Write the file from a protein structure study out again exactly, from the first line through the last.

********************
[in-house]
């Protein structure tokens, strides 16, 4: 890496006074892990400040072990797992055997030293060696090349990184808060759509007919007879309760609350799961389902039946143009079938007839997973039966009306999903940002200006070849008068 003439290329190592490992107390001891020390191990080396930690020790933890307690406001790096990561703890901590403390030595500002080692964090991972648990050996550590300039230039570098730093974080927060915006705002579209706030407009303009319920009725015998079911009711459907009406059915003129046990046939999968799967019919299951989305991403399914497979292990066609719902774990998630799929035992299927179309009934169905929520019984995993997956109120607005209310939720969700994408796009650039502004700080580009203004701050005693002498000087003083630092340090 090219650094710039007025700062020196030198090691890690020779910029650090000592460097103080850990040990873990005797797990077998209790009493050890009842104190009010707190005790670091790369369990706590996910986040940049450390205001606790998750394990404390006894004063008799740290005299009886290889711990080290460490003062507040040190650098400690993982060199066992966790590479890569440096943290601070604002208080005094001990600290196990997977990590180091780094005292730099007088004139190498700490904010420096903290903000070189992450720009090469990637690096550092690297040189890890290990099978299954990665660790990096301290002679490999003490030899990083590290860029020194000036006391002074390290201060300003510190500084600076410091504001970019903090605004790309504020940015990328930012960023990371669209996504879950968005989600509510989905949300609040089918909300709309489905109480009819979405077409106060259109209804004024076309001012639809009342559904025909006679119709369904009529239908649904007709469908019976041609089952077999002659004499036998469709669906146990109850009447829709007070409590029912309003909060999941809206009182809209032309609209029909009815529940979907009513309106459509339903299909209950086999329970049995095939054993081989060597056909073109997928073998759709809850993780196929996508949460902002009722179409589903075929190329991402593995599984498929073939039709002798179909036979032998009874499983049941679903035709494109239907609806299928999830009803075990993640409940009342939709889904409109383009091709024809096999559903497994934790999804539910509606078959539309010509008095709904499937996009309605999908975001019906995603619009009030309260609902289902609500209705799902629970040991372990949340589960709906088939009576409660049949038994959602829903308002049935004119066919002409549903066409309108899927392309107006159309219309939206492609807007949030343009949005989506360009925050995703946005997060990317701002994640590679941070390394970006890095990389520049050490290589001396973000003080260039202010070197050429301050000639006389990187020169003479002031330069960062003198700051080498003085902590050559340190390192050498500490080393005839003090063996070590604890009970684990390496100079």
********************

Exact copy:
[in-house]
């Protein structure tokens, strides 16, 4: 890496006074892990400040072990797992055997030293060696090349990184808060759509007919007879309760609350799961389902039946143009079938007839997973039966009306999903940002200006070849008068 003439290329190592490992107390001891020390191990080396930690020790933890307690406001790096990561703890901590403390030595500002080692964090991972648990050996550590300039230039570098730093974080927060915006705002579209706030407009303009319920009725015998079911009711459907009406059915003129046990046939999968799967019919299951989305991403399914497979292990066609719902774990998630799929035992299927179309009934169905929520019984995993997956109120607005209310939720969700994408796009650039502004700080580009203004701050005693002498000087003083630092340090 090219650094710039007025700062020196030198090691890690020779910029650090000592460097103080850990040990873990005797797990077998209790009493050890009842104190009010707190005790670091790369369990706590996910986040940049450390205001606790998750394990404390006894004063008799740290005299009886290889711990080290460490003062507040040190650098400690993982060199066992966790590479890569440096943290601070604002208080005094001990600290196990997977990590180091780094005292730099007088004139190498700490904010420096903290903000070189992450720009090469990637690096550092690297040189890890290990099978299954990665660790990096301290002679490999003490030899990083590290860029020194000036006391002074390290201060300003510190500084600076410091504001970019903090605004790309504020940015990328930012960023990371669209996504879950968005989600509510989905949300609040089918909300709309489905109480009819979405077409106060259109209804004024076309001012639809009342559904025909006679119709369904009529239908649904007709469908019976041609089952077999002659004499036998469709669906146990109850009447829709007070409590029912309003909060999941809206009182809209032309609209029909009815529940979907009513309106459509339903299909209950086999329970049995095939054993081989060597056909073109997928073998759709809850993780196929996508949460902002009722179409589903075929190329991402593995599984498929073939039709002798179909036979032998009874499983049941679903035709494109239907609806299928999830009803075990993640409940009342939709889904409109383009091709024809096999559903497994934790999804539910509606078959539309010509008095709904499937996009309605999908975001019906995603619009009030309260609902289902609500209705799902629970040991372990949340589960709906088939009576409660049949038994959602829903308002049935004119066919002409549903066409309108899927392309107006159309219309939206492609807007949030343009949005989506360009925050995703946005997060990317701002994640590679941070390394970006890095990389520049050490290589001396973000003080260039202010070197050429301050000639006389990187020169003479002031330069960062003198700051080498003085902590050559340190390192050498500490080393005839003090063996070590604890009970684990390496100079």